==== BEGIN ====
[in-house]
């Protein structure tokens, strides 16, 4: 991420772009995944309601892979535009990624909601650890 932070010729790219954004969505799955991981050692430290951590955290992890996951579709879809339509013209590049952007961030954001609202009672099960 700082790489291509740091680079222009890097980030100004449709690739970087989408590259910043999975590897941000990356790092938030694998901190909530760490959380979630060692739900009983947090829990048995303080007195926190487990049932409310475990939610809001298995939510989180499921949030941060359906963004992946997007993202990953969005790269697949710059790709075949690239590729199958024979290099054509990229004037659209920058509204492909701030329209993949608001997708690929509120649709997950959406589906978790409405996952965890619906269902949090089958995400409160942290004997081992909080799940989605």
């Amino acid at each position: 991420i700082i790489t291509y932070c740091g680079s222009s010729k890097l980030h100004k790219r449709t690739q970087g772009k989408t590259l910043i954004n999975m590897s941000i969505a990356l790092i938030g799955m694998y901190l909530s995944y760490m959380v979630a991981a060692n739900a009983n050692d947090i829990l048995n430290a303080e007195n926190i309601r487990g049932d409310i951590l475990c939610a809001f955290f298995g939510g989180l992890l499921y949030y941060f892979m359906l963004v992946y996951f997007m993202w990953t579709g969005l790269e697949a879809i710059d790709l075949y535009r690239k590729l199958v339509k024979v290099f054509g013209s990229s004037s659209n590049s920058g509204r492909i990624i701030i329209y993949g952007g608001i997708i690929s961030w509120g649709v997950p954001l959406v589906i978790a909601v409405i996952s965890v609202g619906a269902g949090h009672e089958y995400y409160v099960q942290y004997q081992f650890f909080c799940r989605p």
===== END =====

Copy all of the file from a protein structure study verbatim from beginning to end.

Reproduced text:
[in-house]
């Protein structure tokens, strides 16, 4: 991420772009995944309601892979535009990624909601650890 932070010729790219954004969505799955991981050692430290951590955290992890996951579709879809339509013209590049952007961030954001609202009672099960 700082790489291509740091680079222009890097980030100004449709690739970087989408590259910043999975590897941000990356790092938030694998901190909530760490959380979630060692739900009983947090829990048995303080007195926190487990049932409310475990939610809001298995939510989180499921949030941060359906963004992946997007993202990953969005790269697949710059790709075949690239590729199958024979290099054509990229004037659209920058509204492909701030329209993949608001997708690929509120649709997950959406589906978790409405996952965890619906269902949090089958995400409160942290004997081992909080799940989605």
């Amino acid at each position: 991420i700082i790489t291509y932070c740091g680079s222009s010729k890097l980030h100004k790219r449709t690739q970087g772009k989408t590259l910043i954004n999975m590897s941000i969505a990356l790092i938030g799955m694998y901190l909530s995944y760490m959380v979630a991981a060692n739900a009983n050692d947090i829990l048995n430290a303080e007195n926190i309601r487990g049932d409310i951590l475990c939610a809001f955290f298995g939510g989180l992890l499921y949030y941060f892979m359906l963004v992946y996951f997007m993202w990953t579709g969005l790269e697949a879809i710059d790709l075949y535009r690239k590729l199958v339509k024979v290099f054509g013209s990229s004037s659209n590049s920058g509204r492909i990624i701030i329209y993949g952007g608001i997708i690929s961030w509120g649709v997950p954001l959406v589906i978790a909601v409405i996952s965890v609202g619906a269902g949090h009672e089958y995400y409160v099960q942290y004997q081992f650890f909080c799940r989605p």